If you decided to print your documents in a print shop, you'll probably find helpful to get some tips on how to prepare the correct design, and which format to use to meet the print shop requirements. Below you can find these requirements and tips.
You may want to use photos and images obtained from a digital camera, scanner or from the Internet. Resolution is crucial for high quality of the printed picture. A picture that looks all right on the screen, may have jagged edges and appear fuzzy when printed. So, your image must be at a resolution of at least 300 dpi. To check whether your image has enough resolution, zoom in on your document until 600%. If the image looks acceptable, it will look fine when printed.
If you still decided to use a low-resolution image, resize it in Swift Publisher to make it smaller — the print output quality will increase.
With Swift Publisher you get the collection of high quality images. When you use images from the Internet, make sure their quality is good enough for your work. Usually, resolution of such pictures is too low for commercial printing.
When you design your document, the colors you see on the screen are made up of the following three color components: red, green and blue (such color scheme is known as RGB). The monitor mixes these three colors to produce other colors. However, printers and other polygraphic equipment use another set of color components: Cyan, Magenta, Yellow and Black (this scheme is called "CMYK"). Consider this when designing your document — avoid using colors that are too bright, because the colors on paper may not always match those you see on the screen.
To get printed colors look like on your screen:
Before you carry / upload your work to a printing company, find out printing companies file format preference. Almost all print shops accept materials in the PDF and TIFF formats. Swift Publisher allows you to save your design in both these formats, with the required quality (the standard for high quality printing is 600 dpi resolution). Use the File / Export menu command for this.
JPEG file format is not recommended. It loses quality because of compression. Also JPEG images usually are not sharp.
To display and print a PDF document correctly on another machine, all used fonts should be installed on it. Otherwise, the system will try to find replacement fonts. Such fonts may look differently than on your computer. To avoid this problem, two methods are commonly used. The first, the used fonts are embedded into the PDF document. The second, all text is converted to a vector image that looks exactly like your text (no quality loss when you scale it up). Note that both methods inflate the size of PDF document. In Swift Publisher, you can use the second method. For this, activate the Convert Text to Curves option in the PDF export settings.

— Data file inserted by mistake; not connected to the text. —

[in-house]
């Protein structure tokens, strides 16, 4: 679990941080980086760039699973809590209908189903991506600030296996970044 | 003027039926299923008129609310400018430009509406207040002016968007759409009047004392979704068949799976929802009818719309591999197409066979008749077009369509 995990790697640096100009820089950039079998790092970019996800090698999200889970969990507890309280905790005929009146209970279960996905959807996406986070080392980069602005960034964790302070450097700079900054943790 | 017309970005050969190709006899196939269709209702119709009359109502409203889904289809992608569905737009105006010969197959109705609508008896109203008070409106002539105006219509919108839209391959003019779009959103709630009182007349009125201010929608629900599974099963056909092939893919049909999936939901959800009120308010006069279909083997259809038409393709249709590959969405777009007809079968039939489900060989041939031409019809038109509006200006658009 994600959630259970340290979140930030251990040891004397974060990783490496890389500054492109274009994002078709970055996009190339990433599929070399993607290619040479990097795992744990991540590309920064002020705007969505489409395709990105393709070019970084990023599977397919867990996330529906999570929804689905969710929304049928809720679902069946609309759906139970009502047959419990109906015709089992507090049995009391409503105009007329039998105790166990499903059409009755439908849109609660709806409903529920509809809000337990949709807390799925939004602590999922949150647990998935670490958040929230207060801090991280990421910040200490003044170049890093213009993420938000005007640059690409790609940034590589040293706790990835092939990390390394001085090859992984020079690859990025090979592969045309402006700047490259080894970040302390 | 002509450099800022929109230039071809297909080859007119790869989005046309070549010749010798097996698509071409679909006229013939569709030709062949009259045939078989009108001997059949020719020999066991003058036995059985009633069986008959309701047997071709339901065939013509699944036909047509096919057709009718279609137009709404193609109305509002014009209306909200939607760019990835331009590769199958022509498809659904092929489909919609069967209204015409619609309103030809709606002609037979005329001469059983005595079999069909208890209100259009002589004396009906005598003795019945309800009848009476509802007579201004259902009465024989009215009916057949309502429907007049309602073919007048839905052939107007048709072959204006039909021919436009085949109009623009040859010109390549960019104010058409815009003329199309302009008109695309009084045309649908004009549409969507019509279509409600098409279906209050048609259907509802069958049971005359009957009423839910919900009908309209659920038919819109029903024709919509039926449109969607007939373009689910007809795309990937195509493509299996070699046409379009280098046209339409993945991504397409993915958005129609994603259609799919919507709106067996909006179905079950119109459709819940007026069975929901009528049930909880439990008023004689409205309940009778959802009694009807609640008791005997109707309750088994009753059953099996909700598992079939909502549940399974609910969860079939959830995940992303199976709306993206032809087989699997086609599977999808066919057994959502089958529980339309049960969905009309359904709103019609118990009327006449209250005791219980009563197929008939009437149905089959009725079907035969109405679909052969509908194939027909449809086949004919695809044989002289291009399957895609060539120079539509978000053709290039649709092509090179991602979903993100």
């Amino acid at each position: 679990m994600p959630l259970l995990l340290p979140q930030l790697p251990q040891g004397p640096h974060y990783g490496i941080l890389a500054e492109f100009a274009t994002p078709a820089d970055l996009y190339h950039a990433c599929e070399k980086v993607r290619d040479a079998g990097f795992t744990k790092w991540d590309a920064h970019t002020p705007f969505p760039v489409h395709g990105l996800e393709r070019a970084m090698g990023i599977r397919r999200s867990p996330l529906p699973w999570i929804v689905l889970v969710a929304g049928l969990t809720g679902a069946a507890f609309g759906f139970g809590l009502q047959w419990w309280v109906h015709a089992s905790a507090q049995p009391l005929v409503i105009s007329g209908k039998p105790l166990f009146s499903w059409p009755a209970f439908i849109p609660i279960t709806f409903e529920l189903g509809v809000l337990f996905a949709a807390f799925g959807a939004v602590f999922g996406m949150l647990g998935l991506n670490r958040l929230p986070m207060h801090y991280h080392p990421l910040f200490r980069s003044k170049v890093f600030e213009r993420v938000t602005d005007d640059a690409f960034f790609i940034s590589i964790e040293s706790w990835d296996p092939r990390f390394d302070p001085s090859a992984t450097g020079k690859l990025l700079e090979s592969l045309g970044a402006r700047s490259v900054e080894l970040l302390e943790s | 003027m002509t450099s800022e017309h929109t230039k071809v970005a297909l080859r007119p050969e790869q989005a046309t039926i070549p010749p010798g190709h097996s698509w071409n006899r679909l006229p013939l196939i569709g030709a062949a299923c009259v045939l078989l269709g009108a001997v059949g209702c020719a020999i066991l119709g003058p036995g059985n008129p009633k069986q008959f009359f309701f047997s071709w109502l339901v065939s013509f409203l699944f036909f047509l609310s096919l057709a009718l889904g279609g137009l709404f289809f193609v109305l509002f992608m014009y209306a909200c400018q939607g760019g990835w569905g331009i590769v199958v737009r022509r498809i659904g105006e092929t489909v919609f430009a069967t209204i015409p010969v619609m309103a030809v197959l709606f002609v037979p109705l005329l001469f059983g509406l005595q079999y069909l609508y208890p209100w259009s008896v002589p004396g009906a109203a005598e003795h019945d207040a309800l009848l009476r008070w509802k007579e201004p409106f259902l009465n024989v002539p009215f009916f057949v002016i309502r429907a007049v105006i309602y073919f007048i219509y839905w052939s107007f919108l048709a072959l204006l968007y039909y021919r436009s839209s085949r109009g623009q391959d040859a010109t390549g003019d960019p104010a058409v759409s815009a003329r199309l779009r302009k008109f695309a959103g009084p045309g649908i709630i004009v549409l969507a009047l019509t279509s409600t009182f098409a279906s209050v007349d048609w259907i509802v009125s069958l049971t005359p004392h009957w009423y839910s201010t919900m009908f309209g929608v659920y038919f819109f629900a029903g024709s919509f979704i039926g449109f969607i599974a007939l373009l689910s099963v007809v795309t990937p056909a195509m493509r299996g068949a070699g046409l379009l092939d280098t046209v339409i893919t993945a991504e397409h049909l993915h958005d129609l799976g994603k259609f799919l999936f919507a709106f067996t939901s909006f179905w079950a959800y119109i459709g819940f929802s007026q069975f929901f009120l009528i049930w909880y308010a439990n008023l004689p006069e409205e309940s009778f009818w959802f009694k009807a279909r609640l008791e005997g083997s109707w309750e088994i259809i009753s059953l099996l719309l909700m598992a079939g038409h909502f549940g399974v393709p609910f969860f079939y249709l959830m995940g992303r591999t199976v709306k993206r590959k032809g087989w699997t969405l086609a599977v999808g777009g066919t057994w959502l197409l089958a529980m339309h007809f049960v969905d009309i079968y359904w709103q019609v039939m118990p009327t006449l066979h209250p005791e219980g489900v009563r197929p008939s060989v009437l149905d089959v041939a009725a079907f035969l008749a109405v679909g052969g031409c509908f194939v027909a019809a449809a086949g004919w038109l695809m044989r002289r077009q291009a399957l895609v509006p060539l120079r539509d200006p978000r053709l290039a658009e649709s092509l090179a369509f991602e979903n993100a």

Once you've designed your document, save it on the disk in the required format (the filename extension — PDF or TIFF — should not be omitted). Before sending the file, compress it to decrease its size. It's especially important if you submit your design via the Internet. Compress your files using the Aladdin's StuffIt to create a SIT file, or a Zip archiver (choose the File / Create Archive menu item in Finder).
There are several ways to deliver the prepared material to the print shop — ask your company which method is appropriate for them:
Don't forget to consult your print shop for their preferred method.
To make flyers, brochures and other printed production more attractive, designers use background images. If you have such background images behind text, make sure, that the text is readable. Don't make background too dark behind the black text.
In Swift Publisher, you can adjust opacity of images or tint them so they are in contrast with text.
Before you send your documents to a print shop check spelling and punctuation. Some text editors can do this for you. Don't let an unfortunate misprint bring your work to nothing.
Before ordering thousands copies of your document, print one to see that all is done well. This will help you to avoid mistakes. May be you will see something what you miss on the screen.
Paper Sizes and Formats Explained
Read about different paper layouts and sizes as well as quick tips for copying and printing.
Last reviewed: April 2008